Double Dribble (Athlete vs. Mathlete Series #2)by W. C. Mack
One month ago, academic whiz Russell Evans never thought he'd be a basketball superstar. But now he's playing on the seventh-grade team alongside his fraternal twin, Owen, and they're tearing up the court. The Pioneers are on a winning streak, and Russ and Owen are getting along better than ever. Until the Matthews twins (Mitch and Marcus) show up. These twins are… See more details below
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One month ago, academic whiz Russell Evans never thought he'd be a basketball superstar. But now he's playing on the seventh-grade team alongside his fraternal twin, Owen, and they're tearing up the court. The Pioneers are on a winning streak, and Russ and Owen are getting along better than ever. Until the Matthews twins (Mitch and Marcus) show up. These twins are a triple threat: practically basketball pros, academic geniuses, and . . . identical. Things heat up on the court and in the classroom as these brothers are poised to rule the school.
Now Russ and Owen are fighting for the spotlight, and sabotage seems like their only hope. But when Marcus suffers an injury and Mitch falters during a big game without him, it becomes clear that the Matthews are powerless when separated. Will Russ and Owen take advantage? Or do they have other plans in mind?
"An honest and funny representation of sibling rivalry and peer pressure, this contemporary tale . . . ought to find a large fan base." - Publishers Weekly on Athlete vs. Mathlete
"The light-hearted banter and family dynamics make it wholesome and sweet." - VOYA on Athlete vs. Mathlete
Gr 5–8—Twelve-year-old Owen and Russell are twins, but they're about as different as can be. Owen is athletic; Russell is bookish. But Russell has discovered that he is a capable basketball player, so he and Owen converge on the court to make an imposing point-scoring duo, until a new set of twins comes to town. Mitch and Marcus exhibit prowess at everything they do-including basketball. They're granted spots without having to try out, and while their phenomenal skill helps the team, their time on the court means that someone else is getting benched. And when it's Owen, he has a hard time seeing past his jealousy-until one of the newcomers suffers an injury, and everyone learns that their confidence and skill may be a facade. Owen must decide if he can push aside his feelings in order to find out what the new twins are really all about. This is a straight-up sports story from an author who clearly loves basketball. Chapters alternate between the brothers' viewpoints, and lots of dialogue moves the story right along. Most of the supporting cast is hard to differentiate, but Owen's and Russ's characterizations solidly depict middle school life. This second book in the series is a good choice for reluctant readers who like sports, but it may not have broad appeal beyond that demographic.—Amy Holland, Irondequoit Public Library, NY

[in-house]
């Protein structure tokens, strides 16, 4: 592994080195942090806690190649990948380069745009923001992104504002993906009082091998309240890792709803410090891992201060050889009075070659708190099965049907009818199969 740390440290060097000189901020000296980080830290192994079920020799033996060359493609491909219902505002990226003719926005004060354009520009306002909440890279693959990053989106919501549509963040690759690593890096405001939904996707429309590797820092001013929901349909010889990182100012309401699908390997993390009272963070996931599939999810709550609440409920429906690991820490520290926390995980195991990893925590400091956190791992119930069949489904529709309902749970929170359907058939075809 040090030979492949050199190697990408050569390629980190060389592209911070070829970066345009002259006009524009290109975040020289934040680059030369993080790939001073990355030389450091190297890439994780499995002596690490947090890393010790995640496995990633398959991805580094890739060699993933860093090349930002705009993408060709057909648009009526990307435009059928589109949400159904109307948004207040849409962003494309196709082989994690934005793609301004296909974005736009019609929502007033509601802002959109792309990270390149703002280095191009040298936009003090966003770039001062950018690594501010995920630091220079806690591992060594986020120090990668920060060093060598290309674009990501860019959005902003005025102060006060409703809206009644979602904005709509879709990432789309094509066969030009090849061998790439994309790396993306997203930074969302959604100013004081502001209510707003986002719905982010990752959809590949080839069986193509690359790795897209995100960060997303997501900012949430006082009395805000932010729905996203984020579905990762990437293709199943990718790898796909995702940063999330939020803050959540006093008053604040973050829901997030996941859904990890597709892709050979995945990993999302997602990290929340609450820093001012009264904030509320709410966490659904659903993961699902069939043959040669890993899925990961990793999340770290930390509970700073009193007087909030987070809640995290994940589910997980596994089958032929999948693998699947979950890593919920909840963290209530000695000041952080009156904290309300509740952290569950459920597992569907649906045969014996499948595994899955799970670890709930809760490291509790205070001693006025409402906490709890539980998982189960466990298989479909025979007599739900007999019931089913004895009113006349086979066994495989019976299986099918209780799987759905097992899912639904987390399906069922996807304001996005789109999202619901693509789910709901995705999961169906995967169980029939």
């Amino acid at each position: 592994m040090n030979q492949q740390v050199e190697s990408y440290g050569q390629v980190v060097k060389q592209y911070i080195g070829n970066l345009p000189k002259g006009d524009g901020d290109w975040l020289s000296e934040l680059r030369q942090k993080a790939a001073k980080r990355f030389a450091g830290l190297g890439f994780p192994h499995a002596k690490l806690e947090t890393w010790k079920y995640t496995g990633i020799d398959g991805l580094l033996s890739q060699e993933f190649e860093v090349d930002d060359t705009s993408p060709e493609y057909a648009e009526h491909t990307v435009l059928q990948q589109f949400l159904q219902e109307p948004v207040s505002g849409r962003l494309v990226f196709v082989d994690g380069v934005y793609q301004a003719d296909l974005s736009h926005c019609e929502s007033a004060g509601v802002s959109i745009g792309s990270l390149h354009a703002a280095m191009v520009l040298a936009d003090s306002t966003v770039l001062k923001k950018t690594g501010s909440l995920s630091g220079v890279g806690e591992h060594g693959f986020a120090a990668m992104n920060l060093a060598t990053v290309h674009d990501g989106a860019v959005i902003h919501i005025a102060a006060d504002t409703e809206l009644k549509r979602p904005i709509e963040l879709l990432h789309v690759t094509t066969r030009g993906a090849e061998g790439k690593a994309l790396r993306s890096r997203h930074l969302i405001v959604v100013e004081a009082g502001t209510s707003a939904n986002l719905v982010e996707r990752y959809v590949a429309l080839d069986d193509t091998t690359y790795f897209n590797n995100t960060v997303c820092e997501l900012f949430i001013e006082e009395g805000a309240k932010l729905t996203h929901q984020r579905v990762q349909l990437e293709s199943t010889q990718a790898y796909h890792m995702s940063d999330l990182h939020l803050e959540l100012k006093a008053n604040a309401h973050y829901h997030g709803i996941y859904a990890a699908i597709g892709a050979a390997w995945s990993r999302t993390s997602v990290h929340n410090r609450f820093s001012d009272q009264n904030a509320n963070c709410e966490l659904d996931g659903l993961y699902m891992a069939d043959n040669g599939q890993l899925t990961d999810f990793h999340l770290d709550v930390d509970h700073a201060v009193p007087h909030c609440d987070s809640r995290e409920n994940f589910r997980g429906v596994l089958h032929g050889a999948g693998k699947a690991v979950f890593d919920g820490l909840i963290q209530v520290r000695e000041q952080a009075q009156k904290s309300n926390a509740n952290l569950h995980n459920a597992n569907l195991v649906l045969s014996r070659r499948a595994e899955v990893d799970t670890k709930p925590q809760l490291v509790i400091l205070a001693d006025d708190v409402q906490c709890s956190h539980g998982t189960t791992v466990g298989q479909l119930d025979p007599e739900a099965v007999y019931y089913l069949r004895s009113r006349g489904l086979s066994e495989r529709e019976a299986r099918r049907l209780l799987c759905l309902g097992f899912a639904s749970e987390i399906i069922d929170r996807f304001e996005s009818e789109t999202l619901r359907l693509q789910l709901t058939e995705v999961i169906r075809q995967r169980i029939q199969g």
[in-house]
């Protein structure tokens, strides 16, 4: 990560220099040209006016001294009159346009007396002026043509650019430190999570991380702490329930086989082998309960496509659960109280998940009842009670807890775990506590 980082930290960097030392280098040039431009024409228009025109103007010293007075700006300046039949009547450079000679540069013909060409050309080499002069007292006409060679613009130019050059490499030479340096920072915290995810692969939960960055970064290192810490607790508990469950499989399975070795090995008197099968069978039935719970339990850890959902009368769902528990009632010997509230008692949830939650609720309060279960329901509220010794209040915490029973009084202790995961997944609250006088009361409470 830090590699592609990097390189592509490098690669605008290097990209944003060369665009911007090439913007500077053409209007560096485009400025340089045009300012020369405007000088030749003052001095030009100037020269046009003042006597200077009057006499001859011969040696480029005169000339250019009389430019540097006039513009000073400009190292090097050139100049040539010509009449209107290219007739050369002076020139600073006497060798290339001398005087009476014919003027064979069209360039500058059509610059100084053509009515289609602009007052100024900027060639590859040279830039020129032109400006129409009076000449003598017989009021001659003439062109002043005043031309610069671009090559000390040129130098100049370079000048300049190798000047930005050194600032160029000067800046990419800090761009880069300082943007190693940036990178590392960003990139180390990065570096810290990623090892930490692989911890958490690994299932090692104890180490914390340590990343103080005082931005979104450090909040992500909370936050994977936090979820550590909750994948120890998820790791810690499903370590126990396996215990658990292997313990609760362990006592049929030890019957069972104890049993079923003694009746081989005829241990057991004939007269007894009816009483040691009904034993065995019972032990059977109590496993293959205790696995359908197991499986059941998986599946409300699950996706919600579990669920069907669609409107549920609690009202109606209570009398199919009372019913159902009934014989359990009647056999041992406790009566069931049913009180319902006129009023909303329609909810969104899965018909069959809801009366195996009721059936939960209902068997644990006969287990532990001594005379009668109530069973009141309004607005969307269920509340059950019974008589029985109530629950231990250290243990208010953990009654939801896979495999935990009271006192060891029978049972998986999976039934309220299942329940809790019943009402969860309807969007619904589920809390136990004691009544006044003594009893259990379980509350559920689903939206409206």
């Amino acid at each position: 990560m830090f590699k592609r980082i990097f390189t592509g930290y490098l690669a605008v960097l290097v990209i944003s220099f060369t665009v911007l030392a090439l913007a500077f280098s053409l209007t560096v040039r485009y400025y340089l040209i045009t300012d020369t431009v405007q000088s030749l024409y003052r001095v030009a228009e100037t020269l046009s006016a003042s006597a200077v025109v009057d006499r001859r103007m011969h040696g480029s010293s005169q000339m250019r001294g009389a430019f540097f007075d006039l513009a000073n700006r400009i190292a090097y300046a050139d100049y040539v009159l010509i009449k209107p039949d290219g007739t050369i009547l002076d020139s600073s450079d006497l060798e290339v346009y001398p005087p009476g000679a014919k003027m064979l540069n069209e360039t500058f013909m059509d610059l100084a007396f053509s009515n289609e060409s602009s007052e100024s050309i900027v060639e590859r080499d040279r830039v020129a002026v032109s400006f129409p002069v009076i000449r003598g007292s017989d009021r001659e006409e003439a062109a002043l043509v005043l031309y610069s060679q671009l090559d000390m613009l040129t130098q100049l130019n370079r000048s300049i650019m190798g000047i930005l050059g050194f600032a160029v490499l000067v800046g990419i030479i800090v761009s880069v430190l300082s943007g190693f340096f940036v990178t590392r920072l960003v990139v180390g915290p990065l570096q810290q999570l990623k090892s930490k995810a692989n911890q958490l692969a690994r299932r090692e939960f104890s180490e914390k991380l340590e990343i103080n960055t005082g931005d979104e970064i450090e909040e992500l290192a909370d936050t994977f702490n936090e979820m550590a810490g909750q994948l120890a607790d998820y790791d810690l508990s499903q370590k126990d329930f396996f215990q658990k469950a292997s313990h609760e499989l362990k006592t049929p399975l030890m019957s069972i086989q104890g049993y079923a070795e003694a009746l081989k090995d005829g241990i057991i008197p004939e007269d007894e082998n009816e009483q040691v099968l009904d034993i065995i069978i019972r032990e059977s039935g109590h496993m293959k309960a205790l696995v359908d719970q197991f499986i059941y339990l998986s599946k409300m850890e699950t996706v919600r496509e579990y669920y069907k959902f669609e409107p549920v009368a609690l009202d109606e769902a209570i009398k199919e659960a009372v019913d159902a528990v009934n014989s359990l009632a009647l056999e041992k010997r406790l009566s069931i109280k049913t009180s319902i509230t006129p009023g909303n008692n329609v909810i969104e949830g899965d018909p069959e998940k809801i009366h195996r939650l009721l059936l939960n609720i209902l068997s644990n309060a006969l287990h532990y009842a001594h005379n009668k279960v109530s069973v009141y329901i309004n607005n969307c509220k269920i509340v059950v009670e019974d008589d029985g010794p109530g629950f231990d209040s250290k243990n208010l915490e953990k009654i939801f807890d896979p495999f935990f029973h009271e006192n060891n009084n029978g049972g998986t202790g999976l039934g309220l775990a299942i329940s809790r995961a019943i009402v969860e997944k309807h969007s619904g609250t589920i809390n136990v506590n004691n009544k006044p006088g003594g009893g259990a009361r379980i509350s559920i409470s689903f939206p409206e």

Seventh-grade fraternal twins Russ and Owen (Athlete vs. Mathlete, 2013) return for a second outing, once again exploring in alternating first-person voices the differences between brothers as filtered through their basketball experiences. Russ, the brainiac, and Owen, his athletically focused twin, are now getting along better, both doing their parts to make sure their basketball team has a winning season. Things are going well until the coach invites a pair of newcomers, identical twins Marcus and Mitch, to join the team midseason. These twins dress and act alike and have little interest in making friends outside their comfortable but seriously limiting brotherly relationship. Worse, they're gifted athletically and academically, creating competition with both Russ and Owen, and the coach is giving them plenty of court time, which leaves Owen feeling especially jealous and very resentful. Remarkably, he even contemplates hurting one of the twins to save his place on the team. It takes an accidental injury that sidelines Marcus to expose the weaknesses the identical duo share and quite a lot of prompting from the more mature Russ and other teammates to get Owen to put the team's needs before his own feelings. Once that's accomplished, a too-easy resolution neatly wraps up the conflict. Although hardly an insightful examination of brotherly problems, ample basketball play-by-play makes this a more attractive offering for reluctant readers. (Fiction. 10-14)
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